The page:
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Cupping for Glory

2016-11-10 本文来自:《国际人才交流》2016/9 作者:China Daily 分享 |

When swimming superstar Michael Phelps won his 19th Olympic gold medal on Aug 8 with the US’ victory in the 4x100-meter freestyle relay, what caught people’s attention wasn’t only his unprecedented number of wins, but also the strange red circles on his back and shoulders.

These circles are no mystery to us in China – they are marks left over from cupping therapy. People do it all the time – our neighbors do it, our parents do it and we might try it from time to time when we have a cold or sore muscles.

But apparently the Westerners are deeply puzzled by the marks. As a joke, The Chicago Tribune made four wild guesses of what they might be: “a) *nicotine patches of some sort; b) very *bland tattoos; c) extraordinarily precise *hickeys; d) ports used to feed software updates to this gold-medal-winning *aquatic machine.” Some people even fear that they might be a symptom of the Zika virus.

Western media also couldn’t stop reporting about it, with headlines like the BBC’s “Why are so many Olympians covered in large red circles?” and Daily Mail’s “Team USA go crazy for ancient healing technique called cupping”.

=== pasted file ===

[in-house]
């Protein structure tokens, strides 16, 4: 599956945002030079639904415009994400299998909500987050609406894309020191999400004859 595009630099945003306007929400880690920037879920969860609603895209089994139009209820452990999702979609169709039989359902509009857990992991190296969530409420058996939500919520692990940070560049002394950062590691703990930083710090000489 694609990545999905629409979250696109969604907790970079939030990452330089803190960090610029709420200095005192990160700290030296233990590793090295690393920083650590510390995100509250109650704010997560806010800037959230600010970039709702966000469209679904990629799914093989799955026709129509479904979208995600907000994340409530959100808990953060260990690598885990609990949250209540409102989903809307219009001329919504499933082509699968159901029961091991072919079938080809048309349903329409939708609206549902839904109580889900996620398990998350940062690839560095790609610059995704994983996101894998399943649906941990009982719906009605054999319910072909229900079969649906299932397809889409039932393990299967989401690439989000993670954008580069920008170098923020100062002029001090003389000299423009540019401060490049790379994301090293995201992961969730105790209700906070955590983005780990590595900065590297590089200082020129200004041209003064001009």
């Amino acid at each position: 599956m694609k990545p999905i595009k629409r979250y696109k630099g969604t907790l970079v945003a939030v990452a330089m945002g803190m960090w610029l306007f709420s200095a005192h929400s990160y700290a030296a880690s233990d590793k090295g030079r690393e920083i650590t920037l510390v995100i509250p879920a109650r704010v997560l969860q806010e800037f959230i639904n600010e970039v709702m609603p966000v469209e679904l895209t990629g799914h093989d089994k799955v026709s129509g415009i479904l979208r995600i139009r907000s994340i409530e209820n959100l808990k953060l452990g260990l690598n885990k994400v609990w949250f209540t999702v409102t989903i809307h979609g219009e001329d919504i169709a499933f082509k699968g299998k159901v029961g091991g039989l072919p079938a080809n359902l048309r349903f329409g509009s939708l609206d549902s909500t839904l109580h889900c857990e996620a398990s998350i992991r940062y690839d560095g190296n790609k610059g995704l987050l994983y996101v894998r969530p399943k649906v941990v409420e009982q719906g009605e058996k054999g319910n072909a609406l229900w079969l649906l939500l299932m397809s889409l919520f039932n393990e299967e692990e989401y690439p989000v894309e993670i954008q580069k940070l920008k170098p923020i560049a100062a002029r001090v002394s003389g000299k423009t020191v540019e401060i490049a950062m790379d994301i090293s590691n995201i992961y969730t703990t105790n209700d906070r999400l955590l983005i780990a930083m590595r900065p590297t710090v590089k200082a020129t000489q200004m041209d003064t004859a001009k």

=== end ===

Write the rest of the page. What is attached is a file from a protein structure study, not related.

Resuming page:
All of a sudden, interest in cupping therapy has spiked. People are wondering whether it actually works and how it works.

According to American gymnast Alex Naddour, the therapy works like a magic trick. “That’s been the secret that I have had through this year that keeps me healthy. It’s been better than any money I’ve spent on anything else,” he told USA Today, “It has saved me from a lot of pain.”

As for how it works, American actress Gwyneth Paltrow – one of the reported celebrity fans of cupping, in addition to Jennifer Aniston, Victoria Beckham and Lady Gaga – explained it pretty well.

“It gets the blood circulating back through whichever point that is and to, you know, clear the energy and get the *toxins out,” she told The Chicago Tribune, “It looks painful, but actually it feels amazing and it’s very relaxing.”

But the media are still quite skeptical about the therapy, saying there is no scientific evidence to prove its effectiveness. Even so, The Guardian’s editor Kate Carter thinks it’s understandable that Olympians are willing to try it because most Olympic wins are “marginal”, which means any method that could improve performance, however small, is helpful.

“Think of cupping as the anti-science version,” wrote Carter, “After all, most athletes have their own rituals and superstitions – and if a lifetime of dreaming of gold came down to a few minutes of your life, you would take every edge you can get too, and feel all the better for it.”


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